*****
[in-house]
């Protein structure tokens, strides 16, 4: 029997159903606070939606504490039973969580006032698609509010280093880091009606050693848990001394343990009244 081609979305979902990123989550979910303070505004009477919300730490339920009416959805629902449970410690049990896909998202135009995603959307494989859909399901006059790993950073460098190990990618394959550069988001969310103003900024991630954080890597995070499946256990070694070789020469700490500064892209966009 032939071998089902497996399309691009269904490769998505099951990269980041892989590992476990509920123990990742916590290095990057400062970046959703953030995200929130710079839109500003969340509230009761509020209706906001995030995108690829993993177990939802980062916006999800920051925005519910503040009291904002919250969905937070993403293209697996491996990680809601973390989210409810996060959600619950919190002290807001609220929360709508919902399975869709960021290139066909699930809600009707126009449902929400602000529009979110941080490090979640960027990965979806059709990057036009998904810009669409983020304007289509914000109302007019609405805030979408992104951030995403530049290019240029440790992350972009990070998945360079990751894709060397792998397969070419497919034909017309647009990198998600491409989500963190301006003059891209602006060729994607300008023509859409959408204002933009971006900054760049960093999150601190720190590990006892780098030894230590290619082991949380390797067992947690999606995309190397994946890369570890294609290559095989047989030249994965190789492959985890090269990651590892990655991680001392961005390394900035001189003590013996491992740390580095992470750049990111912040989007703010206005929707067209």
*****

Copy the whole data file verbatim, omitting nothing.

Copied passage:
[in-house]
């Protein structure tokens, strides 16, 4: 029997159903606070939606504490039973969580006032698609509010280093880091009606050693848990001394343990009244 081609979305979902990123989550979910303070505004009477919300730490339920009416959805629902449970410690049990896909998202135009995603959307494989859909399901006059790993950073460098190990990618394959550069988001969310103003900024991630954080890597995070499946256990070694070789020469700490500064892209966009 032939071998089902497996399309691009269904490769998505099951990269980041892989590992476990509920123990990742916590290095990057400062970046959703953030995200929130710079839109500003969340509230009761509020209706906001995030995108690829993993177990939802980062916006999800920051925005519910503040009291904002919250969905937070993403293209697996491996990680809601973390989210409810996060959600619950919190002290807001609220929360709508919902399975869709960021290139066909699930809600009707126009449902929400602000529009979110941080490090979640960027990965979806059709990057036009998904810009669409983020304007289509914000109302007019609405805030979408992104951030995403530049290019240029440790992350972009990070998945360079990751894709060397792998397969070419497919034909017309647009990198998600491409989500963190301006003059891209602006060729994607300008023509859409959408204002933009971006900054760049960093999150601190720190590990006892780098030894230590290619082991949380390797067992947690999606995309190397994946890369570890294609290559095989047989030249994965190789492959985890090269990651590892990655991680001392961005390394900035001189003590013996491992740390580095992470750049990111912040989007703010206005929707067209």